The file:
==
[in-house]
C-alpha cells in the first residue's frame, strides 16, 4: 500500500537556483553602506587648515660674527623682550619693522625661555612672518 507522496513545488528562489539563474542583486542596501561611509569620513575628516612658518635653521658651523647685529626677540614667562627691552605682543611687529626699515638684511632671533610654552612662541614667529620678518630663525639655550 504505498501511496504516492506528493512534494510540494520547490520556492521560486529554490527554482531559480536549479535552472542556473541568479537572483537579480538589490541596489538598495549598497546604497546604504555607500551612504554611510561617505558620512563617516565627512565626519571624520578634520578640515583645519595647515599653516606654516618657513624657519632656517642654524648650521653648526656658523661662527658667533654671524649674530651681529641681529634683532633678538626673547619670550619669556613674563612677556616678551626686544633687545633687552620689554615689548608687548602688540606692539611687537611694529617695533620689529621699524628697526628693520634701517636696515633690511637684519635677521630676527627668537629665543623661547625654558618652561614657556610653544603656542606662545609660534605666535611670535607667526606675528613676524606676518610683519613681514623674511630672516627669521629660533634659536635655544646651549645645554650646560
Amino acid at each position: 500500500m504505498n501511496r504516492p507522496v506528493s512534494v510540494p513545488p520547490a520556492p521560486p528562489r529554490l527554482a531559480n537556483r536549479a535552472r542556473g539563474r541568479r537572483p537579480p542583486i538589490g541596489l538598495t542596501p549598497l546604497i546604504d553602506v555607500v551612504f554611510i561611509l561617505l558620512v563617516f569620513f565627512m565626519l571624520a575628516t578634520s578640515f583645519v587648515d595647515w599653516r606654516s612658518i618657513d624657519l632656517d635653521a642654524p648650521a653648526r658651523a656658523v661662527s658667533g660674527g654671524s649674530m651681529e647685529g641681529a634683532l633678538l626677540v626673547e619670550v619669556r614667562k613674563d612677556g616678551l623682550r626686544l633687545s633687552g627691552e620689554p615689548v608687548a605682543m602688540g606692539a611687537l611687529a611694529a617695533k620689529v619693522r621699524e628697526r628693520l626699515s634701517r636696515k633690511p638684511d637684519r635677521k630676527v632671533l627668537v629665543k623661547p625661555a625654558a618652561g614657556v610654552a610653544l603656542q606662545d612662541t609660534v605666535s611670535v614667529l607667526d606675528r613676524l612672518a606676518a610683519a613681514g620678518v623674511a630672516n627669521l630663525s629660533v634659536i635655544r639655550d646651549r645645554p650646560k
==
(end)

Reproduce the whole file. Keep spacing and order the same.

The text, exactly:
[in-house]
C-alpha cells in the first residue's frame, strides 16, 4: 500500500537556483553602506587648515660674527623682550619693522625661555612672518 507522496513545488528562489539563474542583486542596501561611509569620513575628516612658518635653521658651523647685529626677540614667562627691552605682543611687529626699515638684511632671533610654552612662541614667529620678518630663525639655550 504505498501511496504516492506528493512534494510540494520547490520556492521560486529554490527554482531559480536549479535552472542556473541568479537572483537579480538589490541596489538598495549598497546604497546604504555607500551612504554611510561617505558620512563617516565627512565626519571624520578634520578640515583645519595647515599653516606654516618657513624657519632656517642654524648650521653648526656658523661662527658667533654671524649674530651681529641681529634683532633678538626673547619670550619669556613674563612677556616678551626686544633687545633687552620689554615689548608687548602688540606692539611687537611694529617695533620689529621699524628697526628693520634701517636696515633690511637684519635677521630676527627668537629665543623661547625654558618652561614657556610653544603656542606662545609660534605666535611670535607667526606675528613676524606676518610683519613681514623674511630672516627669521629660533634659536635655544646651549645645554650646560
Amino acid at each position: 500500500m504505498n501511496r504516492p507522496v506528493s512534494v510540494p513545488p520547490a520556492p521560486p528562489r529554490l527554482a531559480n537556483r536549479a535552472r542556473g539563474r541568479r537572483p537579480p542583486i538589490g541596489l538598495t542596501p549598497l546604497i546604504d553602506v555607500v551612504f554611510i561611509l561617505l558620512v563617516f569620513f565627512m565626519l571624520a575628516t578634520s578640515f583645519v587648515d595647515w599653516r606654516s612658518i618657513d624657519l632656517d635653521a642654524p648650521a653648526r658651523a656658523v661662527s658667533g660674527g654671524s649674530m651681529e647685529g641681529a634683532l633678538l626677540v626673547e619670550v619669556r614667562k613674563d612677556g616678551l623682550r626686544l633687545s633687552g627691552e620689554p615689548v608687548a605682543m602688540g606692539a611687537l611687529a611694529a617695533k620689529v619693522r621699524e628697526r628693520l626699515s634701517r636696515k633690511p638684511d637684519r635677521k630676527v632671533l627668537v629665543k623661547p625661555a625654558a618652561g614657556v610654552a610653544l603656542q606662545d612662541t609660534v605666535s611670535v614667529l607667526d606675528r613676524l612672518a606676518a610683519a613681514g620678518v623674511a630672516n627669521l630663525s629660533v634659536i635655544r639655550d646651549r645645554p650646560k